Scabies in Dogs

Written By hannah hollinger
Published: 12/17/2015Updated: 08/29/2023
Veterinary reviewed by Dr. Linda Simon, MVB MRCVS
Scabies in Dogs | Wag!

Introduction

Scabies - or sarcoptic mange - is typically associated with stray dogs. But, any dog can get it, the same way humans can. If you know what to look out for, you can get your pup treated as soon as possible to prevent that painful itching from becoming more severe.

In this guide to scabies in dogs, you’ll discover:

  • What scabies is 
  • What causes scabies
  • The symptoms of scabies 
  • Scabies treatment for dogs


My dog has scabies, is this normal?

What is scabies in dogs? It’s caused by small mites known as Sarcoptes scabiei. Dogs in any climate, anywhere in the world, can become infected with this contagious parasite. 

The mite has a life cycle that is spent entirely on the dog and lasts no more than 21 days.

  • Adult females will burrow into the skin to make a tunnel, laying a few eggs per day for up to 3 weeks
  • Eggs hatch within 5 days
  • Larvae go through a molting cycle
  • Nymphs mature to adults
  • Adults mate on the skin, and the female burrows to lay eggs

Scabies on dogs causes intense itching (pruritus) which can result in hair loss and scabs. If it’s not treated, it can become severe, leading to thickening of the skin and weeping sores. 

What is mange?

Scabies in dogs is officially known as sarcoptic mange. Mange is the skin disease that is caused by mites. There are two types of mange in dogs but scabies is the most common and the most contagious. The other type is demodectic.

Scabies must be treated as soon as possible to stop it becoming more severe.  Compare the best pet insurance plans and make sure you’re covered should your dog start itching. 

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What are the symptoms of scabies in dogs?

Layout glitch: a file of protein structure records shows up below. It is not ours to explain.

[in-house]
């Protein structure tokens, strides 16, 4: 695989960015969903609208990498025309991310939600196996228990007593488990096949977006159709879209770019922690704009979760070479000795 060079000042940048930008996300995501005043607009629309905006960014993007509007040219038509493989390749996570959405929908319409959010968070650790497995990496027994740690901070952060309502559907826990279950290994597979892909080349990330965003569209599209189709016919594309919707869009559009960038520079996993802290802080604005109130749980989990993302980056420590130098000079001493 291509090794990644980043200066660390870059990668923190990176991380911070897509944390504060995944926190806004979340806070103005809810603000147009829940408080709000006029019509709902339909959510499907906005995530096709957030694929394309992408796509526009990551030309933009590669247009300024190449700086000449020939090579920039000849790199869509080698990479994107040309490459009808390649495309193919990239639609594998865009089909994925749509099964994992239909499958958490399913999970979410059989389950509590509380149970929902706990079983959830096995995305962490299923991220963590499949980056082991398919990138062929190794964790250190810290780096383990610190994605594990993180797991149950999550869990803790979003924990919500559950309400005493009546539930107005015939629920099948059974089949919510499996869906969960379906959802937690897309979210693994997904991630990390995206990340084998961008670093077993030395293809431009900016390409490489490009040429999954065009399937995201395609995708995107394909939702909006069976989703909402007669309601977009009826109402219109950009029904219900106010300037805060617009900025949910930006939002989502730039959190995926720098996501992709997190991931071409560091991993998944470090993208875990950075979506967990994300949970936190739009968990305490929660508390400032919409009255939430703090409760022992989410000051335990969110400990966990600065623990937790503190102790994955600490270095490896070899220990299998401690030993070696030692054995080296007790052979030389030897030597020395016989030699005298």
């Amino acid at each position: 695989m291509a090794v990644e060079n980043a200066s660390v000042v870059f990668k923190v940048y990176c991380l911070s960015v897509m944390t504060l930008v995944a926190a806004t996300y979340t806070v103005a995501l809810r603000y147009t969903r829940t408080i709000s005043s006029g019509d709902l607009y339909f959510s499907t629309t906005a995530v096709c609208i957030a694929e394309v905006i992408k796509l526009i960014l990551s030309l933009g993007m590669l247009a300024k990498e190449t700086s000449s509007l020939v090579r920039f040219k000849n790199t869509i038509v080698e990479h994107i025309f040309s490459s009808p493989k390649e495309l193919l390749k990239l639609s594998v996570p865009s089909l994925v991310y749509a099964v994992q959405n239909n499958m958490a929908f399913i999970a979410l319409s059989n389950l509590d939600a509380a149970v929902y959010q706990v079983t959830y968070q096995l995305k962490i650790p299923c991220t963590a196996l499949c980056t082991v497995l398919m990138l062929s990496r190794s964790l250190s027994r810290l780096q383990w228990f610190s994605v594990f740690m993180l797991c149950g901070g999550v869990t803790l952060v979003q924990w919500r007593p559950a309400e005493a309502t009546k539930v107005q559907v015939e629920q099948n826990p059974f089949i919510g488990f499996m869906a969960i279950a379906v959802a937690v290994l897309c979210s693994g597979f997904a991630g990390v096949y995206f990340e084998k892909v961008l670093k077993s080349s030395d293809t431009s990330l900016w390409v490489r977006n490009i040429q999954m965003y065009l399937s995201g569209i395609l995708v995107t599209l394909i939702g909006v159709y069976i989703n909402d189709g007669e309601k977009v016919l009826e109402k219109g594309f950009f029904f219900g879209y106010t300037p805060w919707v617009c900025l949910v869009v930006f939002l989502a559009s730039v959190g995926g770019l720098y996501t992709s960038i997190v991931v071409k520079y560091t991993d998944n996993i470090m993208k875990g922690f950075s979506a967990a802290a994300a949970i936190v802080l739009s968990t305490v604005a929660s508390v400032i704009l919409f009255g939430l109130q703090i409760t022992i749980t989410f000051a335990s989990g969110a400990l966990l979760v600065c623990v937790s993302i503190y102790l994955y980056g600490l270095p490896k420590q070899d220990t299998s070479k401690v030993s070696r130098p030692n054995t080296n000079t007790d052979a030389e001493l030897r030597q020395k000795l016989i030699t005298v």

Dog scabies symptoms will usually start with sudden and intense itching. This is usually related to sensitivity to the fecal matter and saliva of the mites.

The mites prefer the skin where there is no hair so the first place you may notice them is in their ears. It could be that your dog’s ear has scabies, but ear mites in dogs are also common, so if you notice them itching just their ear it’s not necessarily scabies. Check other hairless areas, such as their tummy and armpits as well as checking the rest of their body. 

But, what do scabies look like on a dog? Well, you might not be able to see the mites themselves. They are miniscule and burrow beneath the skin. But other symptoms to look out for, include: 

  • Red skin or a scabies rash on dogs
  • Inflammation of skin
  • Hair loss (alopecia) which may be first noticed on the legs and stomach
  • Self-mutilation
  • Bleeding
  • Small bumps that will evolve into crusty sores
  • There may be an unpleasant odor due to the sores
  • The sores will mainly be found on the abdomen, legs, ears, chest, and elbows
  • Thickening of the skin due to damage
  • Secondary bacterial or yeast related sores can develop
  • If untreated, the scabies will spread to the entire body
  • Badly infected dogs may lose their appetite and begin to lose weight

If you notice any of these symptoms - particularly severe itching - then you need to take your dog to the vet straight away.